At the ceremony, Congressional Black Caucus Chair Representative Marcia L. Fudge (D-OH) and Congressman John Lewis (D-GA) will join Senate Majority Leader Harry Reid (D-NV), Senate Republican Leader Mitch McConnell (R-KY), House Speaker John Boehner (R-OH), and House Democratic Leader Nancy Pelosi (D-CA). During the ceremony, the leaders will present a Congressional Gold Medal in honor of Reverend Dr. Martin Luther King, Jr. and Mrs. Coretta Scott King, whose leadership within the Civil Rights Movement greatly contributed to the law’s passage. The Congressional Gold Medal represents Congress’ highest expression of appreciation for distinguished achievements and contributions to the nation.

Professor Anderson's research and teaching interests focus on business law, civil and human rights, empirical legal studies, and international law.

Friday, June 20, 2014

Boyd School of Law Ranked 53 on Law Schools List Based on LSATs, Employment and Citations

Alfred Brophy, the Judge John J. Parker Distinguished Professor of Law at the University of North Carolina at Chapel Hill - School of Law, on June 17 published a paper titled Ranking Law Schools with Lsats, Employment Outcomes, and Law Review Citations.

In the paper, the William S. Boyd School of Law is tied for the No. 53 spot.

The paper's abstract reads, "... this paper looks to three variables. They are median LSAT score of entering students, which seeks to capture the quality of the student body; the percentage of the graduating students who are employed at 9 months following graduation at full-time, JD required jobs; and the number of citations to each school’s main law review. This paper rank orders each of those variables, then averages those ranks to obtain a new ranking; then it compares those new rankings to the U.S. News & World Report rankings."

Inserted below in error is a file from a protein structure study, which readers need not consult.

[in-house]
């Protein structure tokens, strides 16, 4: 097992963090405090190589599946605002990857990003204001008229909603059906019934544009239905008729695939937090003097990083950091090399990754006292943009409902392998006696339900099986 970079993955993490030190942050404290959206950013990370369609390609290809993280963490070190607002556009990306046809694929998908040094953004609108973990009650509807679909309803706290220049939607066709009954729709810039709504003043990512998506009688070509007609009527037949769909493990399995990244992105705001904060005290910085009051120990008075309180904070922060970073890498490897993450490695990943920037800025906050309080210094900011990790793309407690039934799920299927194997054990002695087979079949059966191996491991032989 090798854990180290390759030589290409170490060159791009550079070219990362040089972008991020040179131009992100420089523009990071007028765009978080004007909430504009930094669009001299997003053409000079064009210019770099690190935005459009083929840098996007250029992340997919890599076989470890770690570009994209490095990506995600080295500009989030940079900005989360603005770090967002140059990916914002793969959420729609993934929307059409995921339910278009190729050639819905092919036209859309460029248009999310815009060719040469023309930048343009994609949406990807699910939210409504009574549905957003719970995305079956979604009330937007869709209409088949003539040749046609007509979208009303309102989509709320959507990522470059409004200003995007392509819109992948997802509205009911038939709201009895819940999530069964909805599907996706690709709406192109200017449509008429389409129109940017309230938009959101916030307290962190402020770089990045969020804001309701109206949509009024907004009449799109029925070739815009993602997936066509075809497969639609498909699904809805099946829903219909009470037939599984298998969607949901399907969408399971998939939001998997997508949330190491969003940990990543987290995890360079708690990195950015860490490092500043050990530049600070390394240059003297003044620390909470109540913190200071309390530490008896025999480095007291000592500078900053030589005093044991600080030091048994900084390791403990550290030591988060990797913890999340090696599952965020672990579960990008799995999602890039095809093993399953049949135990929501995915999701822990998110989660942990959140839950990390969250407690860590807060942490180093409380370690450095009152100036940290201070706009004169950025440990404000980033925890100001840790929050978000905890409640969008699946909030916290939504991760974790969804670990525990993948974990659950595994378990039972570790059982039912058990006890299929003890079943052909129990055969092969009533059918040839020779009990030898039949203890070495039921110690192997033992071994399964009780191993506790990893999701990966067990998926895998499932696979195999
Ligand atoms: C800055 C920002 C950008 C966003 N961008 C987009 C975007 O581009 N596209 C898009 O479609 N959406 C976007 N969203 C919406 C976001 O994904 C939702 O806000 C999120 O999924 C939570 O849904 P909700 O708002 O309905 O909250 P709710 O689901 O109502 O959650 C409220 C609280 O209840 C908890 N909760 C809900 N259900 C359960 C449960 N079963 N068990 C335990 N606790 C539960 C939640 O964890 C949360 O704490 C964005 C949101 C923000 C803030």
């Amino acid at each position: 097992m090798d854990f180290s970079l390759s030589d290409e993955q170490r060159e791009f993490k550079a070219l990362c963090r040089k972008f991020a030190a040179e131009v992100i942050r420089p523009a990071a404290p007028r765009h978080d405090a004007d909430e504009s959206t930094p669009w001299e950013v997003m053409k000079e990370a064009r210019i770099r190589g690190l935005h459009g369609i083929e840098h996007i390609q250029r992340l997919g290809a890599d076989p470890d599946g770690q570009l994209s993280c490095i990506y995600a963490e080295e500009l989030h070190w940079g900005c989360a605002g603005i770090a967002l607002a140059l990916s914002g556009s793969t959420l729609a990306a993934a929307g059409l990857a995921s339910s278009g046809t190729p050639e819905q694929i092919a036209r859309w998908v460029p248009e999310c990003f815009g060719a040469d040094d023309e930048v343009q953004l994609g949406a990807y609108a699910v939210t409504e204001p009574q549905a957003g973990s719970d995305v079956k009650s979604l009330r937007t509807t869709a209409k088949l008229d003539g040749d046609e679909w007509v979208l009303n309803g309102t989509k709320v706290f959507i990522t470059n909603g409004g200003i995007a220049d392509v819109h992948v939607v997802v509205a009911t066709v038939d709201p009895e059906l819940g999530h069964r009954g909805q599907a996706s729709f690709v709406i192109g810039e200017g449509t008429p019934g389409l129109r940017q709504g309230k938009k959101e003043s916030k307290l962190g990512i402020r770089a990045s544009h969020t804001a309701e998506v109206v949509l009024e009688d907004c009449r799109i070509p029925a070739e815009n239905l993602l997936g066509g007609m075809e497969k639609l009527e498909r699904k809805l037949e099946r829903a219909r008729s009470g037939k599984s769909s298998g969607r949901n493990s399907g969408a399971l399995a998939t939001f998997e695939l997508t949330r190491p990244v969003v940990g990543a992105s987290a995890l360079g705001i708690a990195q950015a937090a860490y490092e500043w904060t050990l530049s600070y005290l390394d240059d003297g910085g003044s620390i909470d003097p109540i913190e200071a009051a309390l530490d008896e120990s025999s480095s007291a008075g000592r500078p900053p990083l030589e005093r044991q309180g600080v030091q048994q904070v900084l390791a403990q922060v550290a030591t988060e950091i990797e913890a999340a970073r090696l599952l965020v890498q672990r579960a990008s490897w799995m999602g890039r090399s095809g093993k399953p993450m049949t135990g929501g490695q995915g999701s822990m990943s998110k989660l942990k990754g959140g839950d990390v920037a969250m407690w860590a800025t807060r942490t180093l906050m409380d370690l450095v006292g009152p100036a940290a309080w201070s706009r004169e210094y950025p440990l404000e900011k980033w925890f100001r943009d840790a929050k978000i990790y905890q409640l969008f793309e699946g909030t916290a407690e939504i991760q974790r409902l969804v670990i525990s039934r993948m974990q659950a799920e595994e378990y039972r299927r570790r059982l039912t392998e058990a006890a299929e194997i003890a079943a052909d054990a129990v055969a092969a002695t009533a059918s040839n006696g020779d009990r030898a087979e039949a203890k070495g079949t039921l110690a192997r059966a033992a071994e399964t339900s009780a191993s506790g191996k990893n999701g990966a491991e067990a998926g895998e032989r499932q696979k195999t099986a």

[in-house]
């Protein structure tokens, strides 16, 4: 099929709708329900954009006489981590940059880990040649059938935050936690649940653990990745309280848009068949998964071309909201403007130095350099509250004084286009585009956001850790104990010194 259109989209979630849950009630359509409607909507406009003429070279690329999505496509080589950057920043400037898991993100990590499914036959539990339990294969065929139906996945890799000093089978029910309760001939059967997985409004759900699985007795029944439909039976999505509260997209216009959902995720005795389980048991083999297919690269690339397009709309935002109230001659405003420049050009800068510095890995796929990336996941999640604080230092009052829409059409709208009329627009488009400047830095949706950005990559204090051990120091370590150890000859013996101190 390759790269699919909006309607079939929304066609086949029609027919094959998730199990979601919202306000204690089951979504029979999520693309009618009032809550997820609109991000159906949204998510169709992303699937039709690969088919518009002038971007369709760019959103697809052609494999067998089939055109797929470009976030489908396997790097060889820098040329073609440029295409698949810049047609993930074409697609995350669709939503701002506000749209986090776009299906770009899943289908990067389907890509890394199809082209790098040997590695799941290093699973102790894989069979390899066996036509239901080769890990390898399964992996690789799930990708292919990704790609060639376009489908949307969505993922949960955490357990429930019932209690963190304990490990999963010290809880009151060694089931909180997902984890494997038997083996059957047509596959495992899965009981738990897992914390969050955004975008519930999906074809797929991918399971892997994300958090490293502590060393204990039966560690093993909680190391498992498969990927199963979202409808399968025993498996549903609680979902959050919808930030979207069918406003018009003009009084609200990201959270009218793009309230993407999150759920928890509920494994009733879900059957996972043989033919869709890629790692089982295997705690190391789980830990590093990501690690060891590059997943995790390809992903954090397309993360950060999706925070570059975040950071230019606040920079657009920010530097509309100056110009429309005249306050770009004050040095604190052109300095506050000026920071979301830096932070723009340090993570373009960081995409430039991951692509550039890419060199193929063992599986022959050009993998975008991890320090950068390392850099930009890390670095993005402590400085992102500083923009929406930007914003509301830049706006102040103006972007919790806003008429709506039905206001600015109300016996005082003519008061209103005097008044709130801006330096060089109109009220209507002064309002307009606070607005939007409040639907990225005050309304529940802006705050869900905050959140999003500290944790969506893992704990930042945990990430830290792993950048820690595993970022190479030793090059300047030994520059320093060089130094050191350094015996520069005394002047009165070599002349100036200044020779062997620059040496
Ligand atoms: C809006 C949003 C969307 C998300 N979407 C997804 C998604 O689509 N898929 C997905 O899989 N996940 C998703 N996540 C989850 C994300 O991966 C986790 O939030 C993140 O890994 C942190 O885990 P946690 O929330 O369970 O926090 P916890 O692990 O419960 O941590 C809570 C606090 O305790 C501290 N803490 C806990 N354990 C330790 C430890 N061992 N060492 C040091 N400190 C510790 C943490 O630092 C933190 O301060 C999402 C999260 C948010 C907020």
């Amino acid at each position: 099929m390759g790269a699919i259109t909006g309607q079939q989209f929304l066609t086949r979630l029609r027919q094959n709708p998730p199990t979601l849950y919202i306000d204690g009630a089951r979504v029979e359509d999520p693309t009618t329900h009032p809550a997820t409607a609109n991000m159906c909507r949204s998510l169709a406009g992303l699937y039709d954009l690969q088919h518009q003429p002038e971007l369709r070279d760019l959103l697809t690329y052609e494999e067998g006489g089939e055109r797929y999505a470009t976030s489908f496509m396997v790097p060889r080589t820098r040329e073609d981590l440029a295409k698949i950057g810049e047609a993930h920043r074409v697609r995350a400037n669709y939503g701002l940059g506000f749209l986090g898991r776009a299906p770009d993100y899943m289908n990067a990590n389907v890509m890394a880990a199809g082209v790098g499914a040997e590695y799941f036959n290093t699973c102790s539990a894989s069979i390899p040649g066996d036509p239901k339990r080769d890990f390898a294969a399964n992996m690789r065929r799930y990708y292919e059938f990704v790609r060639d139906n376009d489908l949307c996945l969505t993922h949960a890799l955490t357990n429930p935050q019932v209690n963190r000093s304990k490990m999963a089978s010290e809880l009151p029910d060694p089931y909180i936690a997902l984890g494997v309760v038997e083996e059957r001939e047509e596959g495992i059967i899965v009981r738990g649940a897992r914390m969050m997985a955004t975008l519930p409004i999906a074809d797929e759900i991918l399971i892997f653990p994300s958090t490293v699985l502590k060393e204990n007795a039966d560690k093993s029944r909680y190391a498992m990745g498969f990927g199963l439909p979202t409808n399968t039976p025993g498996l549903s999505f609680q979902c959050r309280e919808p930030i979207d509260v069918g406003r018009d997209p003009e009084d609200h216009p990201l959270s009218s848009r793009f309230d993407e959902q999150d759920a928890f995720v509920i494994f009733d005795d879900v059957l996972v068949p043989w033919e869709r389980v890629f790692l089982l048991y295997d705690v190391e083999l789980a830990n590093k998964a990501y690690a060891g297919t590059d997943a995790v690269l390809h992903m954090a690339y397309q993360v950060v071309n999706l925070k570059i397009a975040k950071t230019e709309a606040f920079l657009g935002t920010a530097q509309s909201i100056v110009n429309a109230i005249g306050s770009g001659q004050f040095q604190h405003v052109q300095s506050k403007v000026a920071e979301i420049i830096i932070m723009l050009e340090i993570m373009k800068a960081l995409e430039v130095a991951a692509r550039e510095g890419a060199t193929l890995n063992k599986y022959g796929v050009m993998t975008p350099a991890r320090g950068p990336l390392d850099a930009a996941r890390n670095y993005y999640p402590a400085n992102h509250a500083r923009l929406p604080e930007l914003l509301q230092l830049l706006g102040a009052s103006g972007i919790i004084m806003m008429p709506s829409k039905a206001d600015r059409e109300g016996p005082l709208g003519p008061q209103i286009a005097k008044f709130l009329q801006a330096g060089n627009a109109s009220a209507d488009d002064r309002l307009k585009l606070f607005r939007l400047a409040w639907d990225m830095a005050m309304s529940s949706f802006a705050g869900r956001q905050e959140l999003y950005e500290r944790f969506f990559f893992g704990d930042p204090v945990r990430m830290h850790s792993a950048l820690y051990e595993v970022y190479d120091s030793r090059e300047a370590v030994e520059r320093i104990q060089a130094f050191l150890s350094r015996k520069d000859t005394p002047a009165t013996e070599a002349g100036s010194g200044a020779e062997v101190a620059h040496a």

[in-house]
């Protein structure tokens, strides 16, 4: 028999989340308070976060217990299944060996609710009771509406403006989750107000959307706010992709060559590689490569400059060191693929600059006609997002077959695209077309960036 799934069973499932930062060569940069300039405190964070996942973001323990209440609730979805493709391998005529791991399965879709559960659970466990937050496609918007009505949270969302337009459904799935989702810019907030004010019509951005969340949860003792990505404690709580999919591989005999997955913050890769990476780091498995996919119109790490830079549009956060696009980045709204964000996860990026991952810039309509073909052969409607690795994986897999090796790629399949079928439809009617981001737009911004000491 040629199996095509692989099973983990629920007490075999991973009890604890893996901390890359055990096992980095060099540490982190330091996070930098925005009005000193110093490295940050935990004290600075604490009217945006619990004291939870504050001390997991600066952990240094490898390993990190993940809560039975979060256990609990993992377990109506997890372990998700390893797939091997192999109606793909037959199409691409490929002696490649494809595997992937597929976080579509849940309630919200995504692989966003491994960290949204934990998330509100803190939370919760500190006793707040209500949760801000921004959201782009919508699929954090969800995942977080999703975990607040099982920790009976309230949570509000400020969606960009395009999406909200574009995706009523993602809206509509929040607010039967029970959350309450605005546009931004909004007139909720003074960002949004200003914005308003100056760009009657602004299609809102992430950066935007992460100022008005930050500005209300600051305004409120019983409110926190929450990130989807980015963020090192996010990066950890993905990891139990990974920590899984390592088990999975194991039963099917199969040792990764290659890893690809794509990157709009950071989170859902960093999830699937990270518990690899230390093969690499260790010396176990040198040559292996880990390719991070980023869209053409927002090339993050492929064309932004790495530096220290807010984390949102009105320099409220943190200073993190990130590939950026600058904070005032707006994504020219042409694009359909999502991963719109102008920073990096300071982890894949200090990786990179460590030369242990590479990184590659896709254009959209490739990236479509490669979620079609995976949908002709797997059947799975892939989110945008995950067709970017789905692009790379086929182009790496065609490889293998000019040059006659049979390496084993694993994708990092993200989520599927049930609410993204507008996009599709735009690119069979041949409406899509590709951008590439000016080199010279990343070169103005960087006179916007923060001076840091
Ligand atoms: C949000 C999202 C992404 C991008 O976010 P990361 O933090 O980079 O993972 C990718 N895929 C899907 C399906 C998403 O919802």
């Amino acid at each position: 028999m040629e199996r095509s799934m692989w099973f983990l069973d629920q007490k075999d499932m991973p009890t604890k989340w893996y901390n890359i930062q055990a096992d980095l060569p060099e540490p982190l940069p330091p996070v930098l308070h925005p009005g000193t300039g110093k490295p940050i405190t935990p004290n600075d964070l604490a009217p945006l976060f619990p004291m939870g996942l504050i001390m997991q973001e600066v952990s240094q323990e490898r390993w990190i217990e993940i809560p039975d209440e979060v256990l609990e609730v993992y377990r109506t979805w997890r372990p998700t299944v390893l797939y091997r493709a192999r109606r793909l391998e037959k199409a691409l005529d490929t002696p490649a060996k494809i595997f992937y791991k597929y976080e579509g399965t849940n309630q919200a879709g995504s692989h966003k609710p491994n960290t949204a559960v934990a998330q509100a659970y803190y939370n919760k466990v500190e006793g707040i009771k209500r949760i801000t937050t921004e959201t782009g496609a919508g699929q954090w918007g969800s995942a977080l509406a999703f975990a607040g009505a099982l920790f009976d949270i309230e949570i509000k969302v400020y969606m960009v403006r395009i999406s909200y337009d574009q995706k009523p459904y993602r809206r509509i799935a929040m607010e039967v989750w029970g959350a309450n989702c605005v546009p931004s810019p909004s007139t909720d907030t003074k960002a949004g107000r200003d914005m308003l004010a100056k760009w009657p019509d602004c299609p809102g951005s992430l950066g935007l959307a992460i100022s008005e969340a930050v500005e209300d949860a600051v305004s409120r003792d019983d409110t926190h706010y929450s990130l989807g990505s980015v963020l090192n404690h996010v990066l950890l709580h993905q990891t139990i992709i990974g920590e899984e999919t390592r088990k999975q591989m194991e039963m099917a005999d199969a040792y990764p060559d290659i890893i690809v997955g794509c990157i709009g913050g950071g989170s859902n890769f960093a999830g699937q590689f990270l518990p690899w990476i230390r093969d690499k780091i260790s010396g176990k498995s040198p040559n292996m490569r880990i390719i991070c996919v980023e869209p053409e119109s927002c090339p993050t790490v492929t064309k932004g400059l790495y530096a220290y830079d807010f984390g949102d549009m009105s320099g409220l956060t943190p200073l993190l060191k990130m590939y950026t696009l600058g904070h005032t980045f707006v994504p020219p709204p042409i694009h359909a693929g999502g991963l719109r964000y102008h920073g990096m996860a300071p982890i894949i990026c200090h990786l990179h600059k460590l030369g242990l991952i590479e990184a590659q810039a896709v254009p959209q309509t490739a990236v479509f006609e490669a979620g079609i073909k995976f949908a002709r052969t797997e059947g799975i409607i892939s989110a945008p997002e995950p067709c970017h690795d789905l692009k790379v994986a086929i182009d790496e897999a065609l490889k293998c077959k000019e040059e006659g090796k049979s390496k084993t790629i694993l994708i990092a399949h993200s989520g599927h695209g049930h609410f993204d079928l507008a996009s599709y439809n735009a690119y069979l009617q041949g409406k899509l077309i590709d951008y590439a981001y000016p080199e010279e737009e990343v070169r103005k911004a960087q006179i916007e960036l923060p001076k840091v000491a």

Professor Linda Edwards Provides Commentary on KNPR

Linda Edwards is the E.L. Cord Foundation Professor of Law at the William S. Boyd School of Law.

On June 19, she provided commentary on the KNPR segment Telling A Good (Legal) Story.

"Cognitive psychology has demonstrated more and more every day that all of see the world through a certain sort of frame. We don't take in information neutrally and then decide what to do with it. We instead, as a matter of cognitive psychology, in our brains already have a narrative or metaphoric perspective or frame that we are working within when we take in that new information, and we interpret it in a way that makes it as consistent as possible with the narrative frame we're working with," she said during the interview. "Any time there is any kind of discretion with regard to the facts or to professional decision making by either a judge or a jury, it's going to be tempered, seen through one of those metaphoric or narrative frames."

Professor Edwards is a national leader in the field of legal writing, having been awarded the 2009 Thomas Blackwell Award for her lifetime achievements in and contributions to the field.

Thursday, June 19, 2014

Professor Ruben Garcia Provides Commentary on KNPR

http://law.unlv.edu/faculty/ruben-garcia.htmlRuben J. Garcia is a Professor of Law at the William S. Boyd School of Law.